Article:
Lack of physical fitness linked with depression, anxiety: study

Lack of physical fitness linked with depression, anxiety: study

PanARMENIAN.Net - Mid-life women with weak upper and lower body fitness may be more prone to depression and anxiety, a study from Singapore suggests.

In particular, poor handgrip strength and needing a long time to stand from a chair were associated with higher depression or anxiety symptoms, the study authors reported in the journal Menopause.

"Mid-life women globally are in an incredibly difficult position: sandwiched between children, ageing parents, husband and work commitments," said senior study author Yong Eu-Leong of the National University of Singapore.

"They sacrifice themselves in face of all these demands, and sometimes neglect their own needs," he told Reuters Health by email. "Anxiety and depression may go unrecognised."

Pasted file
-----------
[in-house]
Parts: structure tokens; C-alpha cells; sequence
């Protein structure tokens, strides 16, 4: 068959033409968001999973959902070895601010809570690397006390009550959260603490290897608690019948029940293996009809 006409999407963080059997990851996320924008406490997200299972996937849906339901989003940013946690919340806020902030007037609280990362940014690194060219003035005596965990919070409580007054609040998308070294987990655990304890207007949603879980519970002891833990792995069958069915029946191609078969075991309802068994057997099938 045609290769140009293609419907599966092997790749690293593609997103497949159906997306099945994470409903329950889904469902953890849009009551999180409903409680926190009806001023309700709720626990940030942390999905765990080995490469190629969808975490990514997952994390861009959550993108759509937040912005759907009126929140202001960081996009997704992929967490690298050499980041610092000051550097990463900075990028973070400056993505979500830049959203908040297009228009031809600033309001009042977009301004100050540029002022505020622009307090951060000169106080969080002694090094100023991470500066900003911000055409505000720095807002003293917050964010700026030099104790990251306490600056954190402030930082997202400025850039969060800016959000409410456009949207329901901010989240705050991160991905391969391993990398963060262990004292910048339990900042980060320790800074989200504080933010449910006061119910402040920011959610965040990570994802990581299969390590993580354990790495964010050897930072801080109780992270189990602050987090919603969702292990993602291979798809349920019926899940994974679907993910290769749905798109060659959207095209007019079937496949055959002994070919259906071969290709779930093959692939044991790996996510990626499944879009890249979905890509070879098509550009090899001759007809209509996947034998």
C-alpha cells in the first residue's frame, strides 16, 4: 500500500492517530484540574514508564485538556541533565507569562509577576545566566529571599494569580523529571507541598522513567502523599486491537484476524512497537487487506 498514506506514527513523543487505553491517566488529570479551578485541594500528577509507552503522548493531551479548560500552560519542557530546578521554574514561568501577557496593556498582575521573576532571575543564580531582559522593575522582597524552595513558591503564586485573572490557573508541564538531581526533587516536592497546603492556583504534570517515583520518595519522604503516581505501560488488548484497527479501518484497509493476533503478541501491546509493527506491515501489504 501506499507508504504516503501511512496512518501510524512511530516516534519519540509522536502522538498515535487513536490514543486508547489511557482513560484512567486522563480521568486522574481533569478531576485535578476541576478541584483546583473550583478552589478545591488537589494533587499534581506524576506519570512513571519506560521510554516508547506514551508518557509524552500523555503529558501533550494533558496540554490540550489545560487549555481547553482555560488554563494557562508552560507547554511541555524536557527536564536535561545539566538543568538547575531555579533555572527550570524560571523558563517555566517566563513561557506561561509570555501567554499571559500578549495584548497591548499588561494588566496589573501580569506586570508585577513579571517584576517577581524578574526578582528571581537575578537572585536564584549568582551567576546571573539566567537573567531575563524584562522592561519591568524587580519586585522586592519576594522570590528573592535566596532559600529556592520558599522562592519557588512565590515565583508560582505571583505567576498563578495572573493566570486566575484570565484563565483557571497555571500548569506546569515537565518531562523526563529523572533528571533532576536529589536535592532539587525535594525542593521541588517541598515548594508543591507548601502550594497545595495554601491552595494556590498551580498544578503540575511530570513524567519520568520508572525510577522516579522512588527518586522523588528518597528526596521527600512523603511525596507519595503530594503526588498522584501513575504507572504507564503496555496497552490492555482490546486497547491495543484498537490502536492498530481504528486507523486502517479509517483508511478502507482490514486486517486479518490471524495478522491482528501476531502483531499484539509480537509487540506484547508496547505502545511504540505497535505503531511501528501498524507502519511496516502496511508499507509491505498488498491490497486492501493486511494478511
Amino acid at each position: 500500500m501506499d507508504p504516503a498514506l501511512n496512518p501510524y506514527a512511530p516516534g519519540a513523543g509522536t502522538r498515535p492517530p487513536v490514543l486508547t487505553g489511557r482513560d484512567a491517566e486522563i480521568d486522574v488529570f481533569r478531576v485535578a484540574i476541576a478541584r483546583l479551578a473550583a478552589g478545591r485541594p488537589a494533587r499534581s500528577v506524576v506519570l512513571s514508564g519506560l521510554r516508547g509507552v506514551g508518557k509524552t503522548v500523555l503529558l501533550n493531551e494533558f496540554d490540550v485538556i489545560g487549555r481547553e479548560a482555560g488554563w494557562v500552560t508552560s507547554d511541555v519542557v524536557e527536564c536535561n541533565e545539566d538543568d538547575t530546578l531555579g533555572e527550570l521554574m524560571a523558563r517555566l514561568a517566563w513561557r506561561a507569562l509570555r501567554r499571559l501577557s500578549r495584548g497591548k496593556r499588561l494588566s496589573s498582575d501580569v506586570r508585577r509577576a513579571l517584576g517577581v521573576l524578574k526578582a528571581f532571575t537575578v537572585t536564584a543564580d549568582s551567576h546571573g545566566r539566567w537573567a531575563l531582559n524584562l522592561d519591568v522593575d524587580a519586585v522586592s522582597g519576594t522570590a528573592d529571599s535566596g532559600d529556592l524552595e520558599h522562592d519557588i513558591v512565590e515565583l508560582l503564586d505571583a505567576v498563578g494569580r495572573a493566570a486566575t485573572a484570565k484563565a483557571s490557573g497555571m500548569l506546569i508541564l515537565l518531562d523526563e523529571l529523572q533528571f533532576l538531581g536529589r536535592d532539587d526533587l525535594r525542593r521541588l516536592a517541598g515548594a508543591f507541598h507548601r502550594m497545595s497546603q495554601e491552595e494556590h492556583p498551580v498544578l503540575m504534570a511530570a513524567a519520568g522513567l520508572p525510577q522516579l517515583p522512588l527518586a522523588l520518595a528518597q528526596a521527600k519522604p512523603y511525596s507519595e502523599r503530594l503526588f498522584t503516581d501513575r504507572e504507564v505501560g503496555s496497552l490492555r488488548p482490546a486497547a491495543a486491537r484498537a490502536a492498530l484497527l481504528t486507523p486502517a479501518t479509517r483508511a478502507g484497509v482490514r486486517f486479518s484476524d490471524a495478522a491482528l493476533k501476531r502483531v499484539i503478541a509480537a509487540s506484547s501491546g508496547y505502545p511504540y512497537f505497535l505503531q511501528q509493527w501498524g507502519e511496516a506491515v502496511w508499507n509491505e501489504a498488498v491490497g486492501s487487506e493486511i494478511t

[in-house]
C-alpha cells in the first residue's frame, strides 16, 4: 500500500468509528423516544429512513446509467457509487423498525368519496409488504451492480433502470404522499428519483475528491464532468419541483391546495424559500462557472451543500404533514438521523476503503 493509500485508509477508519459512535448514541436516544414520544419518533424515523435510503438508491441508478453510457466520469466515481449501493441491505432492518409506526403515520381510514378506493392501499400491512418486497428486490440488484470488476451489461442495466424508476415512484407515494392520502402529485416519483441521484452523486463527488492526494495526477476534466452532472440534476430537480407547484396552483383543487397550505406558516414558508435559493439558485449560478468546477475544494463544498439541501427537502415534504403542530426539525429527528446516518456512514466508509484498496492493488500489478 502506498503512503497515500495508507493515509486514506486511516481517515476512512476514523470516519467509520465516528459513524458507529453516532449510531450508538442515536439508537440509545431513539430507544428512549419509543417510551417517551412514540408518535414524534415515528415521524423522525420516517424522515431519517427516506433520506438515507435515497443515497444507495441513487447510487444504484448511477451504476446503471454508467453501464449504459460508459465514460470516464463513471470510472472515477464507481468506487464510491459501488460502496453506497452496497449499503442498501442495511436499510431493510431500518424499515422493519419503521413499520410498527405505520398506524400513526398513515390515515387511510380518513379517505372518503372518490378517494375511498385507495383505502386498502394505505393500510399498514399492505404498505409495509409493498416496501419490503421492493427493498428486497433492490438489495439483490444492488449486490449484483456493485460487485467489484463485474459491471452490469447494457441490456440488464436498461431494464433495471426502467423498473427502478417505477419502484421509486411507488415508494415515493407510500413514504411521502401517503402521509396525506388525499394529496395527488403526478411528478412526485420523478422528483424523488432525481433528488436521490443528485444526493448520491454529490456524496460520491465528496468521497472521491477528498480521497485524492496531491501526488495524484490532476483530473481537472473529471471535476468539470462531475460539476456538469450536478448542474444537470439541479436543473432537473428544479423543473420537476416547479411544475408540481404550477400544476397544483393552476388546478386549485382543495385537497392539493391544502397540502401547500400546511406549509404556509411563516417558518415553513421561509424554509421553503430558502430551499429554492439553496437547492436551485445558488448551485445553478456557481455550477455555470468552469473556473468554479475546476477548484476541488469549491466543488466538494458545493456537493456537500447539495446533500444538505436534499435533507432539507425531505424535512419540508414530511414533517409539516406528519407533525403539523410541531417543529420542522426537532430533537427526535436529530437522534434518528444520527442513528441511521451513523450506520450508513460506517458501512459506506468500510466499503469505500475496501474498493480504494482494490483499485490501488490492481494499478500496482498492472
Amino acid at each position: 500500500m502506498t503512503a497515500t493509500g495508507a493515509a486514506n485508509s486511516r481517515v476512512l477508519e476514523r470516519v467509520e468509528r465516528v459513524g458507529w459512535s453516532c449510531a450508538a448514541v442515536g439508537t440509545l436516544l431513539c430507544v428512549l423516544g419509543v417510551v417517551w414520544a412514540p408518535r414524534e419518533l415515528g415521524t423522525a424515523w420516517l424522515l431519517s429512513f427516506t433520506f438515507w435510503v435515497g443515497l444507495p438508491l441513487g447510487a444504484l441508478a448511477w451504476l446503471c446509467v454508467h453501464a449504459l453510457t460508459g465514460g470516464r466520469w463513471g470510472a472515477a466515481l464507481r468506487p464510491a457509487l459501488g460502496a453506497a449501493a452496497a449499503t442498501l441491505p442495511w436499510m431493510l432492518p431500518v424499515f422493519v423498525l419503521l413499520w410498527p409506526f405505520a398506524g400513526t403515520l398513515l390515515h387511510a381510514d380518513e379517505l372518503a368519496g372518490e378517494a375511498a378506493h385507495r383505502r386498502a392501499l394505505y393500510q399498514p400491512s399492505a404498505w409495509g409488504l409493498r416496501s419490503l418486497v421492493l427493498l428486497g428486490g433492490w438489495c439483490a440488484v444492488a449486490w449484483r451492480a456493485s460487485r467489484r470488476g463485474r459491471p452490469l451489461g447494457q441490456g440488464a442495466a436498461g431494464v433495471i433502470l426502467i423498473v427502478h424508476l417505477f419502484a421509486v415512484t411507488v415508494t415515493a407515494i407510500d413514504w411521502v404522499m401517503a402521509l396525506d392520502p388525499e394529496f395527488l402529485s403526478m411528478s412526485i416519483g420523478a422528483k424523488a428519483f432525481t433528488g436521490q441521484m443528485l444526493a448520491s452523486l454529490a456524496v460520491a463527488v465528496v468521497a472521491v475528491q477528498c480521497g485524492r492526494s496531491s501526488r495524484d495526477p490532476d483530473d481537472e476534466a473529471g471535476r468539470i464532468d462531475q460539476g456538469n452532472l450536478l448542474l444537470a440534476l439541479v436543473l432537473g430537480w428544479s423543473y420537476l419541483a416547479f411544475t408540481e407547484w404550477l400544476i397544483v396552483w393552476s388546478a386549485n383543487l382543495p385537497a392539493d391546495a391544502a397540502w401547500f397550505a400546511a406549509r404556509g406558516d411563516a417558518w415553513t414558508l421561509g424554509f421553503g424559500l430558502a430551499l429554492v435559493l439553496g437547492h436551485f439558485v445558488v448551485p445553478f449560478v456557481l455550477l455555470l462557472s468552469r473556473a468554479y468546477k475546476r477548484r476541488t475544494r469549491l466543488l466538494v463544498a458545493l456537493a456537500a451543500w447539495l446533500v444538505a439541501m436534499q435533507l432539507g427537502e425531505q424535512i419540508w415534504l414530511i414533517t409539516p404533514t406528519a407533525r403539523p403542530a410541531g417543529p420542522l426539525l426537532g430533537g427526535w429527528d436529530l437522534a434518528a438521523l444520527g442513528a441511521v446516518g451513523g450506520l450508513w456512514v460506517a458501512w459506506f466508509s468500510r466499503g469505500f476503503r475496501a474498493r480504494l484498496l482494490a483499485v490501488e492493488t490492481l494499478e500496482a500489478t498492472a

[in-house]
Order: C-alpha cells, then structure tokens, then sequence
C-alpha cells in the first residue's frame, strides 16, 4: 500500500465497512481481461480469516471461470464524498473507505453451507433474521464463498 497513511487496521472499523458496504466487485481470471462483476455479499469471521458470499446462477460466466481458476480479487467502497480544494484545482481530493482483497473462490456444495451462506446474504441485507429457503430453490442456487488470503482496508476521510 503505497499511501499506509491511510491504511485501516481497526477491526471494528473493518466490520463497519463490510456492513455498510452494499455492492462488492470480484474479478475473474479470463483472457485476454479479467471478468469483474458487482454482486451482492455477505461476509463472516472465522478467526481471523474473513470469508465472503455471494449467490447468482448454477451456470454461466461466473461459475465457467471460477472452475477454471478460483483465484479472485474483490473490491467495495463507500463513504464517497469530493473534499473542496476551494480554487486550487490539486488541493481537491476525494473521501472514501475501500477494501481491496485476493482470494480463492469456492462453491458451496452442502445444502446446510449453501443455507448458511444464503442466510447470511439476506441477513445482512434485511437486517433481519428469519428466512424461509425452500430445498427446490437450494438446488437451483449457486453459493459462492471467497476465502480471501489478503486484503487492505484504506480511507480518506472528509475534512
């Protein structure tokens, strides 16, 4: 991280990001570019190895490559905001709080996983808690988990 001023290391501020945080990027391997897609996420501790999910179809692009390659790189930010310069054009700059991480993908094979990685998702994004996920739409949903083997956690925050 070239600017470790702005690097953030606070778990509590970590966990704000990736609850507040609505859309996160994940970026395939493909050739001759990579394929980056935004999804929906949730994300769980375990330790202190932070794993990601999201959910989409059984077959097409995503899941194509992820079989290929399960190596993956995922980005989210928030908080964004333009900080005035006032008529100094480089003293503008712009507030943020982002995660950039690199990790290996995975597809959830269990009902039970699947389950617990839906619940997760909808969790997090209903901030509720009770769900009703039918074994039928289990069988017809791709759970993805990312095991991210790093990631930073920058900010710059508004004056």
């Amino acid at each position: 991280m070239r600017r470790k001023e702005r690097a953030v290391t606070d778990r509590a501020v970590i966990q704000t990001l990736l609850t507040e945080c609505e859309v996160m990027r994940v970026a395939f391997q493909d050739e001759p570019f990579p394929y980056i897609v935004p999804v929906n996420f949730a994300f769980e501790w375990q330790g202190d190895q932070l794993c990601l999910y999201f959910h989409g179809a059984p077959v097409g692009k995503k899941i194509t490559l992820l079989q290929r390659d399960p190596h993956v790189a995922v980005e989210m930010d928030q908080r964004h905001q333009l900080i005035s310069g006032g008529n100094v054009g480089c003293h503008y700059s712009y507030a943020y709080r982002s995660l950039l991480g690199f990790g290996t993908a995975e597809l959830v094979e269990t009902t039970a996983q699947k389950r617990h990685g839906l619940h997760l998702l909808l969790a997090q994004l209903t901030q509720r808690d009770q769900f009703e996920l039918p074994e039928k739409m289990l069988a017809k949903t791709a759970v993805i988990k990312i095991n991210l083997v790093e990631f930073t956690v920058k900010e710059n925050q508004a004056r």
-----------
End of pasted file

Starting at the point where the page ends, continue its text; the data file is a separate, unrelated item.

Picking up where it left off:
Yong and his colleagues studied more than 1,100 women, aged 45 to 69, who had routine gynaecology appointments at the National University Hospital in Singapore.

During the appointments, the researchers measured upper body physical performance as reflected by handgrip strength, which requires the women to squeeze a hand-held dynamometer as hard as they could.

The researchers measured lower body physical performance through gait speed, standing balance, and a repeated chair stand test, which records the time it takes to stand up from a seated position five times without using the arms.

The research team used internationally-accepted questionnaires to assess whether and how often women experienced symptoms associated with anxiety and depression during the past week, including sadness, uncontrollable worrying, loss of interest, fatigue, sleep problems and poor appetite.

Overall, 180 women, or about 16 per cent, had depressive or anxiety symptoms. Women ages 45 to 54 were more likely to report symptoms.

Symptoms were not linked with menopause status, sociodemographic characteristics or lifestyle variables such as smoking or alcohol consumption.

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